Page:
Check your BIOS settings for a disk drive current setting, and change it.

Unhook some disks and try it. Failing that, it's the ide/sata card, or Southbridge.

Right, logs clearly won't work, but dmesg should (it's a RAM buffer), and that is empty. I've never previously had a HDD/storage controller issue with absolutely no error messages in dmesg while it's happening. :/

business_kid 04-07-2012 12:33 PM

Errors on stdout? That's where I got them. Some random terminal, if disaster struck while that was focused, otherwise (Because I use runlevel 3 & startx) on Ctrl_Alt_F1. It's also possible it's a heat related memory issue, or data transfer issue (i.e. northbridge - southbridge)

Right now, on this box, the last dmesg entries are from wlan0, but there's a bucketful of 'OLE' errors from wine on Ctrl_Alt_F1

Look for a link to thermal changes.

exscape 04-07-2012 12:38 PM

Probably not thermal, at least not northbridge/CPU as both are under control. I've also stress-tested the CPU with no problems - and to add it that, it's currently slightly underclocked, whereas I've had it 36% OC'ed for 2 years or so.

There are no errors over SSH, and not on the first "local console" either. :/

business_kid 04-07-2012 02:38 PM

Move slowly now.

Think it through carefully. You're very close to it; You're going to solve this, because I don't have the details.

No kernel crash, no errors anywhere, but no disk activity; You say
Quote:

I *can* run commands. Some,
Shell commands requiring no disk activity might run (Can you think of one?), as might anything in ram. Otherwise, we need to know what you can run. I get the feel it's queuing stuff and saying nothing. Maybe that could be explained by a very low log level.

Then try anything you can remove in some other box.

exscape 04-07-2012 02:41 PM

Quote:

Originally Posted by business_kid (Post 4647265)
Move slowly now.

Think it through carefully. You're very close to it; You're going to solve this, because I don't have the details.

No kernel crash, no errors anywhere, but no disk activity; You say

Shell commands requiring no disk activity might run (Can you think of one?), as might anything in ram. Otherwise, we need to know what you can run. I get the feel it's queuing stuff and saying nothing. Maybe that could be explained by a very low log level.

Then try anything you can remove in some other box.

Commands that only *read* from the disk works (including relatively disk-intensive stuff like find /) until the load creeps up way too high. Writing to / (sda2) stops working when it hangs (I assume that's exactly what makes it hang in the first place). Writing to a mdadm RAID1 array composed of a sda partition and a sdc partition does seem to work - and iostat even reports written data to sda during that.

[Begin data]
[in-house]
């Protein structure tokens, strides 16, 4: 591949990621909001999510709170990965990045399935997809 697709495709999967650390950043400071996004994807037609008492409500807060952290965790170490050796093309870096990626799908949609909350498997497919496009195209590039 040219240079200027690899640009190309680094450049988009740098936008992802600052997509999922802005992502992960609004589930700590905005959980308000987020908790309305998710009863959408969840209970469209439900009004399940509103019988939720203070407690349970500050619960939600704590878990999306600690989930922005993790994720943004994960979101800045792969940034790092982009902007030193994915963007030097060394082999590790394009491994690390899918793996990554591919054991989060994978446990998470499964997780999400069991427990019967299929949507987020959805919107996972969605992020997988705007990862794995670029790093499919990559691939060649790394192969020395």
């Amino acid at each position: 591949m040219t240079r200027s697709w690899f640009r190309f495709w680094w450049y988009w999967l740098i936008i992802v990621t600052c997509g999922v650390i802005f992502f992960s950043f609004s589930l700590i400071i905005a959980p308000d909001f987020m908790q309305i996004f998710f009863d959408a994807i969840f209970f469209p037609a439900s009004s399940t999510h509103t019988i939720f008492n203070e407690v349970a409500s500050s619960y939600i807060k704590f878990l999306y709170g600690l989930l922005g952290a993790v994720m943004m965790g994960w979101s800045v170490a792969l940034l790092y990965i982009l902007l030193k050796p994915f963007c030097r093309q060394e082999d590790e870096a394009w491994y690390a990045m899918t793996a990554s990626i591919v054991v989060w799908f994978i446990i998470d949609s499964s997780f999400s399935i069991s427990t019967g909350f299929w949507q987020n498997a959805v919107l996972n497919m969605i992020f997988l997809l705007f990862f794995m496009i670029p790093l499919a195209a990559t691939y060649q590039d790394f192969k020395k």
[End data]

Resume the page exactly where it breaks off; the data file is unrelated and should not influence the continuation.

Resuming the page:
Since that makes it sound as if only the root *partition* is broken, the next thing I'm trying is to simply fsck it (and/or, the next time this happens, I'll try writing to /boot, which is a separate partition on sda), though my hopes aren't too high that it will help.

business_kid 04-08-2012 03:57 AM

That kinda narrows it to the hard disk, or conceivably the controller.
Hard disks go in 2 ways: the board of the (more common) surface errors.The other possibility is the kernel. I would reach for a standard issue 2.6 kernel from your distro and try for that. If that crashes, eliminate the kernel.

Chips usually fail catastrophically. But some failures involve a few of the many x 100k internal devices, and never affect you until that part of the circuit becomes relevant. Then that little bit can lock up an otherwise good IC in some way.

FWIW, I have a laptop here (this laptop) which runs 3.0.4 and hangs occasionally - usually video related e.g. running X, hit Ctrl_Alt_F3 for a terminal I'm logged into, and it's gone. Mouse moves but does nothing, keyboard is awol. It's particularly tricky when I have it running an external monitor, suspend it, and resume elsewhere without the monitor. I couldn't give an <expletive deleted> what is hung or not hung, I just kill it and restart.

exscape 04-18-2012 08:32 AM

Quote:

Originally Posted by exscape (Post 4647271)
Writing to / (sda2) stops working when it hangs (I assume that's exactly what makes it hang in the first place). Writing to a mdadm RAID1 array composed of a sda partition and a sdc partition does seem to work - and iostat even reports written data to sda during that.

Since that makes it sound as if only the root *partition* is broken, the next thing I'm trying is to simply fsck it (and/or, the next time this happens, I'll try writing to /boot, which is a separate partition on sda), though my hopes aren't too high that it will help.

It sure looks like this part was correct!
I did try writing to /boot, which worked flawlessly despite / having hanged.
First, I booted off a LiveCD to run reiserfsck on /, which reported no errors. Since it considered the partition OK, and no changes had been made (same kernel for many months before the crashes, same reiserfsprogs), I decided to try a filesystem switch. So, I moved all data off / (LiveCD again), formatted it as ext4, and moved the data back.

I haven't had a crash since, despite stress tests. Uptime > 1.5 weeks, whereas it used to crash within 2 hours of stress testing.

:)

business_kid 04-18-2012 12:41 PM

So, resierfs was hanging. Good detective work. The boys over at the reiser project need a bug report from you, and you can mark this solved.
Sorry for continual misdirection, but I was stuck in a hardware loop.